Independent determinants of disease-related quality of life in COPD – scope for nonpharmacologic interventions?
Sarah B Brien, Beth Stuart, Andrew P Dickens, et al.
Int J Chron Obstruct Pulmon Dis 2018;13:247–56.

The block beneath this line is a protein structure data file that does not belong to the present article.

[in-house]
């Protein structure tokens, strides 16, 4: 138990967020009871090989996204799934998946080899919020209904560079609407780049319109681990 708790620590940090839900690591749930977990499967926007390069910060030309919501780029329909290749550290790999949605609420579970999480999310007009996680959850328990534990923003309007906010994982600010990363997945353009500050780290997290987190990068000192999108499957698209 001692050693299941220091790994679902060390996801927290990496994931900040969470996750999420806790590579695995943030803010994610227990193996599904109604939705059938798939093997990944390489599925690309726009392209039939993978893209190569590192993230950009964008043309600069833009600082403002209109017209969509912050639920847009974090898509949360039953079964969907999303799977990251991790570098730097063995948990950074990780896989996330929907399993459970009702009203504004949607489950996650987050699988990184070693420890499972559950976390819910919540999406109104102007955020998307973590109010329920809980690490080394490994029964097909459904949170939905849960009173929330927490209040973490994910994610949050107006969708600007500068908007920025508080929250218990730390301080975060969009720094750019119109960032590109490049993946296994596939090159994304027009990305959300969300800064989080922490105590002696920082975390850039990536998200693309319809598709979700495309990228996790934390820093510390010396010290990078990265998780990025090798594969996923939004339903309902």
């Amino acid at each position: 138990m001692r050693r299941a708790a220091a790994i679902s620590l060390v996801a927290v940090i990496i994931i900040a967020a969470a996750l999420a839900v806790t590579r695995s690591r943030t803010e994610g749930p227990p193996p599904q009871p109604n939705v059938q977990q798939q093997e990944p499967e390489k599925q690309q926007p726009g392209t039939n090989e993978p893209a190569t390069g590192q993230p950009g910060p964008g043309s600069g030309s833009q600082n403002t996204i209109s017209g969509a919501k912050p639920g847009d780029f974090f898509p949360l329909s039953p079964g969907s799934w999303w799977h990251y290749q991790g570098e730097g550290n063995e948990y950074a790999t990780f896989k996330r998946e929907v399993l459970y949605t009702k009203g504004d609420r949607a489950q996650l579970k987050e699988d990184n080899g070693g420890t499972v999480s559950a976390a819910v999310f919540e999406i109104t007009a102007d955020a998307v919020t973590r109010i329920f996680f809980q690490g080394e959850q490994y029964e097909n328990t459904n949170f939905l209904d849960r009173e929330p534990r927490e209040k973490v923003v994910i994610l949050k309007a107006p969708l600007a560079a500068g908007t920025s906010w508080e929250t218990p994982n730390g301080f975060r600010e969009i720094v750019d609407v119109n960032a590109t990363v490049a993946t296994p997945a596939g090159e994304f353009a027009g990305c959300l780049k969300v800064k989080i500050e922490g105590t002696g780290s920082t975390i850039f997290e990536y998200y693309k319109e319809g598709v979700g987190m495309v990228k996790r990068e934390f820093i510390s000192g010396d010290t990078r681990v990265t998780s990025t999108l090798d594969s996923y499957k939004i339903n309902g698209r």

Understanding key features that impair quality of life (QoL) in chronic obstructive pulmonary disease (COPD) patients may provide insight into potentially modifiable factors that could be targeted to reduce the effect of disease and aid patients’ long-term management. Often, the QoL scores indicated in COPD patients have weak correlations with its physiologic factors, making this difficult to achieve. In this cross-sectional study, Sarah B Brien, from the University of Southampton, and her colleagues analyse data from the Birmingham COPD cohort study to investigate factors independently associated with impaired QoL in patients with COPD. Several factors were highlighted as having a significant association with the COPD Assessment Test (CAT) scores, including but not limited to depression, illness perception and exercise capacity. By conducting a dominance analysis, breathlessness (20.2%) and illness perception (19.8%) were highlighted as the largest contributors to patient CAT scores, followed by dysfunctional breathing symptoms (17.5%) and depression (12.5%). Other variables contributed ≥5% to these CAT scores. The authors concluded that psychological factors are some of the main contributors to QoL impairment in patients with COPD. By exploring interventions targeted towards these main contributors, we can hope to improve QoL in COPD patients and improve their experience